FIG. 4 shows a treatment plant according to the invention in a case when the inlet end of the plant and outlet end, respectively, are on different levels. In the case shown, the web enters the plant at the inlet end 14 and leaves it at the outlet end 15. The height level of said ends is defined by the rolls 16 and 17. 19 and 20 are rollers for winding the web off and on, respectively. Between these rollers and the treatment plant 2, of course, other types of treatment plants can be arranged, for example a plant for coating the web with ink. The difference in height level is indicated by C. The web between the suspension points assumes a curve shape defined by the equation for a suspended chain. The web tension used, thus, is of decisive importance for the curve-shape of the web. It is to be observed that the own weight of the web substantially is supported by the blower boxes. In order to adjust the treatment plant to the curve-shape of the suspended web, the blower boxes are assembled to section d. The boxes in each section may be suspended movably, as indicated at 22, so that the distance between the planes of the upper boxes 4 and the lower boxes 5 may be adjusted, preferably to vary the spacing between 0.05 and 0.3 m. Each section forms an angle α, β to the horizontal plane. According to the laws of mechanics, α is here < β, so that two intermediate sections form angles to each other. Owing to the embodiment shown, it is possible to apply the invention even in cases when the inlet and outlet ends are located on different levels. This can practically be very important, because the plant thereby can be adjusted to local conditions. There may also be cases in which for treatment-technical reasons the inlet and outlet ends for the web intentionally are desired to be located on different levels.
The invention is described below by way of an embodiment.
The plant is intended for drying enamelled aluminium sheet metal with a thickness of 0.3 mm and a width of 1.3 m. The total length is about 32 m and comprises five sections. The blower boxes have a length of 1.5 m and a width of 0.34 m. The boxes are uniformly distributed over sections with a spaced relationship of 0.4 m. The distance between two adjacent blower boxes is 0.06 m corresponding to the width of the outlet gap. The inlet end of the plant is located 0.4 m higher than its outlet end. The first blower box section is inclined 2.3° to the horizontal plane, and the second one 1.4°. The remaining sections lie horizontally.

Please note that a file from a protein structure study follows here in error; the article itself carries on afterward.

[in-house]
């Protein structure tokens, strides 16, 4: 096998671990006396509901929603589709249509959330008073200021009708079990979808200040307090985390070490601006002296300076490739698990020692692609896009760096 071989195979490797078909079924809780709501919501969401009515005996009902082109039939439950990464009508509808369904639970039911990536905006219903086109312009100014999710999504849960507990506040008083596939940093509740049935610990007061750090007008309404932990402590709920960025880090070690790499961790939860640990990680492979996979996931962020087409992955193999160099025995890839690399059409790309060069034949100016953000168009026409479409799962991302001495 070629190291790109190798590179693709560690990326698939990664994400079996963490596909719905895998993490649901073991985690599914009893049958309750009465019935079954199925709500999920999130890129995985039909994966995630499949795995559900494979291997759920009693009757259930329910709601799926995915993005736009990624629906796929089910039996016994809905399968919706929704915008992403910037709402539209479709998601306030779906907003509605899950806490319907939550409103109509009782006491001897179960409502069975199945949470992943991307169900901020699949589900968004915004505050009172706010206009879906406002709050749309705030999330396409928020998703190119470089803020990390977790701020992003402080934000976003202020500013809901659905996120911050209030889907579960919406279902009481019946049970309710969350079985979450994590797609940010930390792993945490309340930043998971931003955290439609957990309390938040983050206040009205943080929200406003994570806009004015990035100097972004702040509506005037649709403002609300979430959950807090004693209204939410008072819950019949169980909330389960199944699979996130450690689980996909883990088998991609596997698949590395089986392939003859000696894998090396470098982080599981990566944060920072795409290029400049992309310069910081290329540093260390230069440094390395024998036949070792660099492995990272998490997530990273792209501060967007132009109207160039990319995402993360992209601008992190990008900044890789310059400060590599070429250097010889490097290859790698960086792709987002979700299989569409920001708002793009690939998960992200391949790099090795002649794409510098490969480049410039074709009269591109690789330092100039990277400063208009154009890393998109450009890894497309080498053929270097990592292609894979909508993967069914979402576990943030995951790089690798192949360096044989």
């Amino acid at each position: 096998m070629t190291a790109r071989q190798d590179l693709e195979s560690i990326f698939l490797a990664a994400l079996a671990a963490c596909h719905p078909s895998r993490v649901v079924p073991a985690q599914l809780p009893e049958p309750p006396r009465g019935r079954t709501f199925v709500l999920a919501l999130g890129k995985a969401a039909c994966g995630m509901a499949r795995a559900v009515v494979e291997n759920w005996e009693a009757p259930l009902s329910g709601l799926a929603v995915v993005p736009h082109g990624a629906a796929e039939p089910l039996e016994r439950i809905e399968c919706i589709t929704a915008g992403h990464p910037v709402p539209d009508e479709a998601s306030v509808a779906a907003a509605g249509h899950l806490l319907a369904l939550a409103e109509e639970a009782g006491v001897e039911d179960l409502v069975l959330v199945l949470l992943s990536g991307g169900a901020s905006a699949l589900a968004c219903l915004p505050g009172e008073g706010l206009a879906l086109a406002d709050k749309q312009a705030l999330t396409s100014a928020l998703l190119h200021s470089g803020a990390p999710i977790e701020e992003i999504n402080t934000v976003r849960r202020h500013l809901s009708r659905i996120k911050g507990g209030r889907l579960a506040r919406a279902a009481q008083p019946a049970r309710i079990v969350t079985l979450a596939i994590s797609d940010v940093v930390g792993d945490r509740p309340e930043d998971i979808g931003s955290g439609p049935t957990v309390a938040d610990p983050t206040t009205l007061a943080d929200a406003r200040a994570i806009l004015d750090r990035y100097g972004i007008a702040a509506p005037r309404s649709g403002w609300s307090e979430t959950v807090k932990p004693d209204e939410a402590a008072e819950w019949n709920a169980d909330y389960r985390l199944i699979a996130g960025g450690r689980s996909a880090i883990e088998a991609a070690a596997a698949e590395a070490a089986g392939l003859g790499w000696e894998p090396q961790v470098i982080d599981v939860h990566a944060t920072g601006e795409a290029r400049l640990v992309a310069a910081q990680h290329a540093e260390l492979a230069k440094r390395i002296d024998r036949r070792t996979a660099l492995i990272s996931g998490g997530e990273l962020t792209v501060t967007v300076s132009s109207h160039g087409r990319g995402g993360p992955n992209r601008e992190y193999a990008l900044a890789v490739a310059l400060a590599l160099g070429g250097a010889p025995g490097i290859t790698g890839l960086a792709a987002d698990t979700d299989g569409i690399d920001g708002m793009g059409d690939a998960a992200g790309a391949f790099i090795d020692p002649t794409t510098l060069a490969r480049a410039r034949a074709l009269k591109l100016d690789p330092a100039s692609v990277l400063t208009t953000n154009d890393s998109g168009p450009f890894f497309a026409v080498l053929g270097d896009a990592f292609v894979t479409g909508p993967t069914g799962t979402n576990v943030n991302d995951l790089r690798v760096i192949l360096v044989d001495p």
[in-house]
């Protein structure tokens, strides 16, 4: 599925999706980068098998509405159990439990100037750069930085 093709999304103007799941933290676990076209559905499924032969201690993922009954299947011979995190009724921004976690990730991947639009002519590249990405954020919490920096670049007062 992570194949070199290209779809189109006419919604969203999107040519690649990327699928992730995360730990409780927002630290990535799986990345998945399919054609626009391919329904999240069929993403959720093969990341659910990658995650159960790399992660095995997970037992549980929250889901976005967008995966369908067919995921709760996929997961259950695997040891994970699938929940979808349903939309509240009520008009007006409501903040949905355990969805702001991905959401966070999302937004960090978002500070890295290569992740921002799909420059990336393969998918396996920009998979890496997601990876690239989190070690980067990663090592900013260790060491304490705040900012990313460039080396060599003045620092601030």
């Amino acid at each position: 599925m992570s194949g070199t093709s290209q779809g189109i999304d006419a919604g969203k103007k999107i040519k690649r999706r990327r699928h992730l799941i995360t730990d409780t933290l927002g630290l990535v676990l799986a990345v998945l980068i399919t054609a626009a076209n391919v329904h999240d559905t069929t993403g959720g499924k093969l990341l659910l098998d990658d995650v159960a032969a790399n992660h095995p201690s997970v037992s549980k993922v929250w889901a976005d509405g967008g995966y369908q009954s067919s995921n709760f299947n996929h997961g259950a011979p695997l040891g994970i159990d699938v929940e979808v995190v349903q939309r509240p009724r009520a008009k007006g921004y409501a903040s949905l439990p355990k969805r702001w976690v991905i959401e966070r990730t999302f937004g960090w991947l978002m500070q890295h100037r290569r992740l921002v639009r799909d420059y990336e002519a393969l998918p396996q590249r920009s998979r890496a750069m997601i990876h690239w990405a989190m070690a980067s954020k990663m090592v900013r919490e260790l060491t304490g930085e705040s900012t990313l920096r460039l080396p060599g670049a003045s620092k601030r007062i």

The plant operates as follows.
The coated web is conveyed through the treatment plant at 1.5 m/s. It first enters the first section where air with a temperature of 370° is blown against the web. The mean perforation degree of this section, i.e. calculated on groups with both high and low perforation degree, is 3.5%, and its drain degree is 7.5%. The total flow of blown-on air is 60,000 m3 /h. The passing speed of the air through the blow-on apertures is 40 m/s. At this section the distance between the blower-box planes is adjustable between 0.05 and 0.3 m. The waves of the wavy movement of the web have a length of 0.8 m.
The web after having passed through the first section enters the second section where the air, as in the first section, has a temperature of 370° C while the air flow is smaller, viz. 36,000 m3 /h. The distance between the blower-box planes is fixed to 0.1 m, as in the following sections. The mean perforation degree calculated according to above is 2.1% and its drain degree is 2.3%.
In the third and fourth section the air flow is 20,000 m3 /h, and the air has a temperature of 425° C. After having passed through the first four sections, the web enters a cooling section of 4.5 m in length. Also here the air flow is 20,000 m3 /h, but the air temperature is 120° C. At this section the air at the blow-on apertures has a speed of 25 m/s. The mean perforation degree is here 1.2%, and the drain degree is 0.